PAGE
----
SFJ: If you could ask one band member one question, who and what would it be?

HC: Trey, may I live in your pocket?

Seriously though, the band has been answering many of my unspoken questions since I began to pay attention – most of the questions came in forms I wouldn’t know how to pose succinctly or verbally, but I feel there’s already a healthy conversation that happens between artist and audience/audience member.

Heather at Dick's '16 - Swingin' Dick's - rocking super appropriate head gear! - Photo Credit: Michael Howard

SFJ: Request time: Name a song you’ve been chasing, but have never gotten?

HC: Bye Bye Foot or Shafty. There are so many I haven’t caught yet that I would love to hear live, but I know each one comes in its own time and place and if you go around expecting and wishing, you may miss many magical moments being gifted to you right then.

SFJ: If you could sum up this whole Meatstick Girl experience in three words and/or a phrase, what would they be?

HC:

Three words: “Shocks my brain!”

Phrase: After Meatstick, you chop wood and carry water.

SFJ: Any causes or charities close to your heart that you’d like to give a shout out?

HC:

🐠

So other than the happenstance of being caught on camera, what makes Meatstick Girl and her webcast cohorts so unique? I believe we see ourselves in these isolated moments, and in turn make these folks Phish famous to celebrate US! For those that get it, we have all been enraptured in the frenzied excitement of a Meatstick Girl moment, or worn the face of stupefied awe while a song was peaking, just like Hood Boy. Heather framed it best when she quoted The Beatles verse above – “I am he as you are he as you are me and we are all together.” Trey told us “The Walrus was Jimmy,” yet perhaps he was really saying the Walrus is us all!

Before she was Meatstick Girl - Heather in all her glory soaking in the beauty that is TAB at Red Rocks - 5/31/17 - Photo Credit: Miles Chrisinger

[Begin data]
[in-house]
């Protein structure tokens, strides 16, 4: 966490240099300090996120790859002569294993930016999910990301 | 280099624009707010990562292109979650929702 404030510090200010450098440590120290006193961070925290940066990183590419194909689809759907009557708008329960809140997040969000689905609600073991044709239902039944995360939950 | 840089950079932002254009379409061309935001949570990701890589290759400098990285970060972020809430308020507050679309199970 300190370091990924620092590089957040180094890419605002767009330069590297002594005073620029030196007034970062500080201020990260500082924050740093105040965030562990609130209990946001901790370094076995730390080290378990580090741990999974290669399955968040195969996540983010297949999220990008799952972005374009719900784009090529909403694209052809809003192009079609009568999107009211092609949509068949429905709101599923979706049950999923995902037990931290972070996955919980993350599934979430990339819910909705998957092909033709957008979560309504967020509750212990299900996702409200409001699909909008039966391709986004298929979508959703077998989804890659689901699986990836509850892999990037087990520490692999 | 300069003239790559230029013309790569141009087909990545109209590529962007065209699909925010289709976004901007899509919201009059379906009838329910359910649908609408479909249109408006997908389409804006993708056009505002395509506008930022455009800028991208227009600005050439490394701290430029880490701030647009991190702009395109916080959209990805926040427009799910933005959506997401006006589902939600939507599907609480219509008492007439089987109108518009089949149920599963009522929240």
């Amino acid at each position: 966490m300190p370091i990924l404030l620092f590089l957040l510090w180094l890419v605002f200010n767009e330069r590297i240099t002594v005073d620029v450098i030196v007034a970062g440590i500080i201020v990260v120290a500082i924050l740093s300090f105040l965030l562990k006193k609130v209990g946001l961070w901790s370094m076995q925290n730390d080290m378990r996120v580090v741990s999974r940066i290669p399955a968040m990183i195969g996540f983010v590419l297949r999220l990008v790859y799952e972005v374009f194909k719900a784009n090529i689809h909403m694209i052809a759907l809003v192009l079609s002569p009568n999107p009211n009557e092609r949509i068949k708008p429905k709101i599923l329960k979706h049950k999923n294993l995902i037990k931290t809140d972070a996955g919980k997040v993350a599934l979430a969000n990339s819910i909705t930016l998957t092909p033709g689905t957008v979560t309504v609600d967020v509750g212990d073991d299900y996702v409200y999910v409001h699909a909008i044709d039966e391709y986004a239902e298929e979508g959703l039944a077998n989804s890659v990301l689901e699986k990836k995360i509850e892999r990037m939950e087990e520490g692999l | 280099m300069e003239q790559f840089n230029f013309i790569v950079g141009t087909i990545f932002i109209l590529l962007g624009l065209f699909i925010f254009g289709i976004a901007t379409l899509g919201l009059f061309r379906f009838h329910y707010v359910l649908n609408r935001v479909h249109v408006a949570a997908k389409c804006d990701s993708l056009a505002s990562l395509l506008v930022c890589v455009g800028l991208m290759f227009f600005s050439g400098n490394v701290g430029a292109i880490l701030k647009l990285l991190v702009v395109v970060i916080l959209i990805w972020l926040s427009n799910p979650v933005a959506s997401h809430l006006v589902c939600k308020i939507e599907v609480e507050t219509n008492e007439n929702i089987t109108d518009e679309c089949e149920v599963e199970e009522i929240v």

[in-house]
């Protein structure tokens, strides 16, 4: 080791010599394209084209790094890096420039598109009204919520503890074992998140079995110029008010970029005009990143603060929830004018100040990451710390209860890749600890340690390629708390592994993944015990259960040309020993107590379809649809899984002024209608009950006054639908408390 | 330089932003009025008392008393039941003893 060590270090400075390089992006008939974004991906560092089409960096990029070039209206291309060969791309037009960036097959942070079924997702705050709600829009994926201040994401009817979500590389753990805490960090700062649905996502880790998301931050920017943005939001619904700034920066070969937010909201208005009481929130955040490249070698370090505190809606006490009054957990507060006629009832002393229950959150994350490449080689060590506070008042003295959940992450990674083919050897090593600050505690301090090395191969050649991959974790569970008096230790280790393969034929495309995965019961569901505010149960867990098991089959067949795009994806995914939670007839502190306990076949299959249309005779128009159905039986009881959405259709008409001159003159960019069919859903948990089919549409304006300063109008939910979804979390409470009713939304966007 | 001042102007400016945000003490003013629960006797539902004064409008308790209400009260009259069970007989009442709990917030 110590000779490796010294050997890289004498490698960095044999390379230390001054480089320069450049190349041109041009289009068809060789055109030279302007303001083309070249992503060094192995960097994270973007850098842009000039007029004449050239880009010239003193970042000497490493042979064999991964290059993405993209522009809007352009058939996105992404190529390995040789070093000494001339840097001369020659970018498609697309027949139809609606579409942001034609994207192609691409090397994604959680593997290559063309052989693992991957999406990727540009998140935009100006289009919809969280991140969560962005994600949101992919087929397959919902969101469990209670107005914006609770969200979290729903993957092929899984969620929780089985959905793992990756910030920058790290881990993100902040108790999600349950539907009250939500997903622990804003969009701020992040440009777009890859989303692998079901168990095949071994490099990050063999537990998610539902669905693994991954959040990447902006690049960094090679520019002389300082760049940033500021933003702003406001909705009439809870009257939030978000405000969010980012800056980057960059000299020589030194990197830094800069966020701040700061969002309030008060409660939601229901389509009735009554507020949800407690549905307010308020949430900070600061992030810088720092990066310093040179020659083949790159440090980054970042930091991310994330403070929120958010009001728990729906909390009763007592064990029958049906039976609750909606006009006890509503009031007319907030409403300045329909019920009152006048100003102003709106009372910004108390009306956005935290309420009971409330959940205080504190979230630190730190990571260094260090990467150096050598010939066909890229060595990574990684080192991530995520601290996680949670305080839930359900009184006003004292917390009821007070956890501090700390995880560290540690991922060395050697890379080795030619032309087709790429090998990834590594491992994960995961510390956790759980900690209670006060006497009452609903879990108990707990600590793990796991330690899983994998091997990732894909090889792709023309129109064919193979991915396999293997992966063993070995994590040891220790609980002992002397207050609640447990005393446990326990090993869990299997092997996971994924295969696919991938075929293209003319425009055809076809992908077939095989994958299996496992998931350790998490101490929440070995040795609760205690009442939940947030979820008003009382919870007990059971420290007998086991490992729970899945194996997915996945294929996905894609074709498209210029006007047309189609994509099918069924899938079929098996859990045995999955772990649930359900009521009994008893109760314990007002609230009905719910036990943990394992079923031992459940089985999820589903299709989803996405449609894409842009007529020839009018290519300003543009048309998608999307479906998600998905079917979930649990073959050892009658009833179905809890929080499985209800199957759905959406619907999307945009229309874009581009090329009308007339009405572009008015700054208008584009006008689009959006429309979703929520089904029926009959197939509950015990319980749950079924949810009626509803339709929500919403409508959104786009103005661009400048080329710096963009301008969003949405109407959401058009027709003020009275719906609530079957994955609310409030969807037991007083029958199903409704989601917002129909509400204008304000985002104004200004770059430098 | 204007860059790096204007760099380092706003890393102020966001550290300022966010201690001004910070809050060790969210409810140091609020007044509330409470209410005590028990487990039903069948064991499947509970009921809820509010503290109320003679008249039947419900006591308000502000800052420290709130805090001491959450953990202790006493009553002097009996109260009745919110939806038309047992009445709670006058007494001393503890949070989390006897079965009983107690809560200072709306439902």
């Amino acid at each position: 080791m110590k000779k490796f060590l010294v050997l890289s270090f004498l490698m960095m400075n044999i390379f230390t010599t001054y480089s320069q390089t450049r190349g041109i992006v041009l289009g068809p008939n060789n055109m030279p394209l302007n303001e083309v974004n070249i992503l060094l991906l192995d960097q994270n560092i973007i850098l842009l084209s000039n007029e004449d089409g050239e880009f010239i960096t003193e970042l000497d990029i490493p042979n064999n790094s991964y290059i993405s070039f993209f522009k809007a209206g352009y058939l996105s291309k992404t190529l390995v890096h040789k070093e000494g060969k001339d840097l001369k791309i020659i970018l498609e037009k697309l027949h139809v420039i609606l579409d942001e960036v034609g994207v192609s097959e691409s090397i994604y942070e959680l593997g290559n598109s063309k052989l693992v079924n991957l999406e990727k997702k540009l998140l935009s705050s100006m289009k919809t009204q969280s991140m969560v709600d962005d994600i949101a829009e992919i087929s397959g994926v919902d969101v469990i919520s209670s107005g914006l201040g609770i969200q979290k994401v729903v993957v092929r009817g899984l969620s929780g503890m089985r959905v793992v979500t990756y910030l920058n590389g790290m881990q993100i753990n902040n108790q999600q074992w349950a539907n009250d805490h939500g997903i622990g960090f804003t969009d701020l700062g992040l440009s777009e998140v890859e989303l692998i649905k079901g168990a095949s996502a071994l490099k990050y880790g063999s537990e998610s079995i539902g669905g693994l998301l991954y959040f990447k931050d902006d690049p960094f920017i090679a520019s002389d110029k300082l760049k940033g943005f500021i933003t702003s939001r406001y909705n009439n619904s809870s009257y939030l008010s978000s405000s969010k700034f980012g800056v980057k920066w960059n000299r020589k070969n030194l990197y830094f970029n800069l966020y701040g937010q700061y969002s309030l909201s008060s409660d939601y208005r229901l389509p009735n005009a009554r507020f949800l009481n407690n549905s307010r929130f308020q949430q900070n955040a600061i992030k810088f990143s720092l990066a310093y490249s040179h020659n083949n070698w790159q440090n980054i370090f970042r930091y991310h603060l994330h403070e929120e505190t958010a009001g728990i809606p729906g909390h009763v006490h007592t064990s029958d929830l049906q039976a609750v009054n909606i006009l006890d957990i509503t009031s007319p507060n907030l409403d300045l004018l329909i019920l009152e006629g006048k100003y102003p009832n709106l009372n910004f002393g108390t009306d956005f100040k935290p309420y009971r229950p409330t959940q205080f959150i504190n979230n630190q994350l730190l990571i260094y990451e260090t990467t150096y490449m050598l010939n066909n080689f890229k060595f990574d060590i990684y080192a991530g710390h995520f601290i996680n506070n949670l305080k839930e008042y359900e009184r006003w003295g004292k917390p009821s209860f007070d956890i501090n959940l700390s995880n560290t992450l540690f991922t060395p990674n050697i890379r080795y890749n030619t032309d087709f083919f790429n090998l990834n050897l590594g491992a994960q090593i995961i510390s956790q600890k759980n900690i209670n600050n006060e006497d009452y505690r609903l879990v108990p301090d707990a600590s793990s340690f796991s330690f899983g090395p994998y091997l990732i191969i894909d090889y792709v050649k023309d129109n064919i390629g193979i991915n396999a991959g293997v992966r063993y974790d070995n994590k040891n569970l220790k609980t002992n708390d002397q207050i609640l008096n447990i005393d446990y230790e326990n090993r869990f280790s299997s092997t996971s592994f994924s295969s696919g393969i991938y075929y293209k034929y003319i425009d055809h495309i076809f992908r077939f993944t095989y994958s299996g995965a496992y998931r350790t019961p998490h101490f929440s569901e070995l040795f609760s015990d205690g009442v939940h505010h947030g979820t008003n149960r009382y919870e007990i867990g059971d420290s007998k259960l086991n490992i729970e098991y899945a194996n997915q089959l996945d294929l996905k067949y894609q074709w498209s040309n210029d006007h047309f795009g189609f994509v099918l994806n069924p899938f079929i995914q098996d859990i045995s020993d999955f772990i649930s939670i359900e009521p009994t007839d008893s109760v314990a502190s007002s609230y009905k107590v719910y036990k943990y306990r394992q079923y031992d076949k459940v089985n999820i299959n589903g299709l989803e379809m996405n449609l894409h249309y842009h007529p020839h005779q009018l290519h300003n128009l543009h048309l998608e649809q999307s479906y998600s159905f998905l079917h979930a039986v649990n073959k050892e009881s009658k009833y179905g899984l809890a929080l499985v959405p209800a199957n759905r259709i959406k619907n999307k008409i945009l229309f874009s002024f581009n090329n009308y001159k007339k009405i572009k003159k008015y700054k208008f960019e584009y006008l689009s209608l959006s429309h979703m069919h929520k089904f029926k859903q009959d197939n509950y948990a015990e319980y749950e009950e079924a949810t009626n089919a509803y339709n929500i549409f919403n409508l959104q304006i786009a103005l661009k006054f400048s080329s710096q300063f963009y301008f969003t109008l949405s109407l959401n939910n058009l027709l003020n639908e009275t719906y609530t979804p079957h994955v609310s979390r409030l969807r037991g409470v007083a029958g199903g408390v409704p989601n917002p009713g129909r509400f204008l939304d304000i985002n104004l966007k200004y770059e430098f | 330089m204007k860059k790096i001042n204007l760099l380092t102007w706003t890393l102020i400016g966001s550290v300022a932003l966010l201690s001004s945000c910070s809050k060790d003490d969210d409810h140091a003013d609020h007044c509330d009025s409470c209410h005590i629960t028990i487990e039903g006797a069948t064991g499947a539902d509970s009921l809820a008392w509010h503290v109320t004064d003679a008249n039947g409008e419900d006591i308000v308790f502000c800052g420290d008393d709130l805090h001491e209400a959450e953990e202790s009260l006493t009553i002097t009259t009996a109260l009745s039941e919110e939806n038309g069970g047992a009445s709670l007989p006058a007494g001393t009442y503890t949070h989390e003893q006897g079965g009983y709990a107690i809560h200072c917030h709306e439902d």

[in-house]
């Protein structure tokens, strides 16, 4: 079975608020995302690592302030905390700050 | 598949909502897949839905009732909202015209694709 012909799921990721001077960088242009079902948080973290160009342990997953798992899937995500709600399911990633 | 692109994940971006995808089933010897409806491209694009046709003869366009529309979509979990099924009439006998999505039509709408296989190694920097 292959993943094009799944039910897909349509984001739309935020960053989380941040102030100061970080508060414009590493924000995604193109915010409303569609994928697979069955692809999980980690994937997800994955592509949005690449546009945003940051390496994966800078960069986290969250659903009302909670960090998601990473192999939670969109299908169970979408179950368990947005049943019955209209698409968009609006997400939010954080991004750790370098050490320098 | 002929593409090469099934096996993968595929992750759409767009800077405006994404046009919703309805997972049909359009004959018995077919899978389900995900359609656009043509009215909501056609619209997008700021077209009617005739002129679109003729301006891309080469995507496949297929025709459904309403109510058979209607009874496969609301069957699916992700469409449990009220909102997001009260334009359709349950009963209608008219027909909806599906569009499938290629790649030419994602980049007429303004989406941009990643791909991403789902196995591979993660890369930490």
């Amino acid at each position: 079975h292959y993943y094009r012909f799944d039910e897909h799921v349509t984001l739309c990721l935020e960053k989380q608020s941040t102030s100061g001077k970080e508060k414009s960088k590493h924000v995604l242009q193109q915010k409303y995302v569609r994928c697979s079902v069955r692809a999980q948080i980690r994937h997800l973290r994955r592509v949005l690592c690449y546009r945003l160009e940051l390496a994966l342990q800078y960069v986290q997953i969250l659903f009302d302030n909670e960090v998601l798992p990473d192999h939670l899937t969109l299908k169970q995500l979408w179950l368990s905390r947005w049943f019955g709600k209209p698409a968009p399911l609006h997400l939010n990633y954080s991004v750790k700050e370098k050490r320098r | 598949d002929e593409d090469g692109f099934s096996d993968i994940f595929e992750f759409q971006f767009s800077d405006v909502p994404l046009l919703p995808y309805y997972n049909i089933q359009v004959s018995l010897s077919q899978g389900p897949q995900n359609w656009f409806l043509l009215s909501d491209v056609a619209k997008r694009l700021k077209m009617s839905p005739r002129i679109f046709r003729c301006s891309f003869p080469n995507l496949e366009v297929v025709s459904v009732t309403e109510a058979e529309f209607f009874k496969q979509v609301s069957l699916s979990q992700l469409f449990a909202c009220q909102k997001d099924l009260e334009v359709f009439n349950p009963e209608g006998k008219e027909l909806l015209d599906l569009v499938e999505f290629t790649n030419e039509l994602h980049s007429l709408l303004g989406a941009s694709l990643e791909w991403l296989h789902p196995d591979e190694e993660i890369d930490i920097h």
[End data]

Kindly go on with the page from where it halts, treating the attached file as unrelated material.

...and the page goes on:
Thank you to Heather Craig, aka Meatstick Girl, for wholeheartedly throwing yourself into this Q&A! You’ve not only awed us with your dancing, but now your prose.

Answers by Heather Craig, 
Questions & Paragraphs by Russell S. Glowatz

 

Copyright © 2017 Stand For Jam™️

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Review: Trey Anastasio Band, Kings Theatre, 10/17/15

 (Originally published on Grateful Music) Anticipation was high heading into Kings Theatre on Saturday. The previous evening saw the Trey Anastasio Band lay it all out on the table, and expectations reached a crescendo leaving many fans wondering how Trey and his merry band of misfits could possibly top the energy of the prior night’s show. Well the Saturday night audience needn’t have feared, as TAB continued to hit on all cylinders, pumping through groove after groove with such ferocious intensity, we had to scoop our jaws off the floor at the end of the night. Kings Theatre provided the perfect landscape for this epic throw down, as the former movie palace was recently reopened, and refurbished to its pristine twenties era majesty. Originally a film house that doubled as a vaudeville theater, its name is fitting as we all felt like royalty walking through its hallowed lobby and cavernous concert hall. And it’s apt that the tour opened at the Kings, as like Trey, this theatre once shined brightly, suffered through some dark days of deterioration, only to be restored to all its glory in the modern age. As countless audience members found themselves zoning out on the bold and intricate ceiling design throughout the festivities, Kings Theatre itself was the opening act to TAB’s epic headlining performance.